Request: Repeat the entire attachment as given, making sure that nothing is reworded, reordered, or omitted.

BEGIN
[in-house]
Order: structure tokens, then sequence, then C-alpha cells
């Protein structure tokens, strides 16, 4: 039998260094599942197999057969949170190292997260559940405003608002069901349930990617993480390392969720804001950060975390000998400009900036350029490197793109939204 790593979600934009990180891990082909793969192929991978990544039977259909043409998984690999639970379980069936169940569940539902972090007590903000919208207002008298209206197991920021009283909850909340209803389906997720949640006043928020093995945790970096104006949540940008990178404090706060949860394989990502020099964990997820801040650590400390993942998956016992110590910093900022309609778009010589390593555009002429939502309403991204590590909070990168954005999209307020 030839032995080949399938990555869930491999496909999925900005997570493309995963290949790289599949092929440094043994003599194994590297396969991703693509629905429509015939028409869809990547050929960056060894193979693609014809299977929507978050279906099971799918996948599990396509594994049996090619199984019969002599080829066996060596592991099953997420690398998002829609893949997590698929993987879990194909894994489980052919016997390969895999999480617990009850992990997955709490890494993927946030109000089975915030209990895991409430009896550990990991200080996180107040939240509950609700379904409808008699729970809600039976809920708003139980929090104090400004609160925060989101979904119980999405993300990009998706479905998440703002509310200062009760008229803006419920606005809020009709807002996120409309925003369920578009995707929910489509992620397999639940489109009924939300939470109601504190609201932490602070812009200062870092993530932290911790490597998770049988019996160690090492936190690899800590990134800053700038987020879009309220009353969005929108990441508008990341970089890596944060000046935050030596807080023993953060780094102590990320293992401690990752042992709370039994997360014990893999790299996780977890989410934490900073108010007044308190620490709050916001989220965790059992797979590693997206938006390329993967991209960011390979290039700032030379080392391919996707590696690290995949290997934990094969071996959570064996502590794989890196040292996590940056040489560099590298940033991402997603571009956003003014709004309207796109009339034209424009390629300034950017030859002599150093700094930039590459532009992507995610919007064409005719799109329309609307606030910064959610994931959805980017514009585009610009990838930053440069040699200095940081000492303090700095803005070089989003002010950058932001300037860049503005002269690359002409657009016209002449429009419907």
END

[in-house]
Order: structure tokens, then sequence, then C-alpha cells
């Protein structure tokens, strides 16, 4: 039998260094599942197999057969949170190292997260559940405003608002069901349930990617993480390392969720804001950060975390000998400009900036350029490197793109939204 790593979600934009990180891990082909793969192929991978990544039977259909043409998984690999639970379980069936169940569940539902972090007590903000919208207002008298209206197991920021009283909850909340209803389906997720949640006043928020093995945790970096104006949540940008990178404090706060949860394989990502020099964990997820801040650590400390993942998956016992110590910093900022309609778009010589390593555009002429939502309403991204590590909070990168954005999209307020 030839032995080949399938990555869930491999496909999925900005997570493309995963290949790289599949092929440094043994003599194994590297396969991703693509629905429509015939028409869809990547050929960056060894193979693609014809299977929507978050279906099971799918996948599990396509594994049996090619199984019969002599080829066996060596592991099953997420690398998002829609893949997590698929993987879990194909894994489980052919016997390969895999999480617990009850992990997955709490890494993927946030109000089975915030209990895991409430009896550990990991200080996180107040939240509950609700379904409808008699729970809600039976809920708003139980929090104090400004609160925060989101979904119980999405993300990009998706479905998440703002509310200062009760008229803006419920606005809020009709807002996120409309925003369920578009995707929910489509992620397999639940489109009924939300939470109601504190609201932490602070812009200062870092993530932290911790490597998770049988019996160690090492936190690899800590990134800053700038987020879009309220009353969005929108990441508008990341970089890596944060000046935050030596807080023993953060780094102590990320293992401690990752042992709370039994997360014990893999790299996780977890989410934490900073108010007044308190620490709050916001989220965790059992797979590693997206938006390329993967991209960011390979290039700032030379080392391919996707590696690290995949290997934990094969071996959570064996502590794989890196040292996590940056040489560099590298940033991402997603571009956003003014709004309207796109009339034209424009390629300034950017030859002599150093700094930039590459532009992507995610919007064409005719799109329309609307606030910064959610994931959805980017514009585009610009990838930053440069040699200095940081000492303090700095803005070089989003002010950058932001300037860049503005002269690359002409657009016209002449429009419907």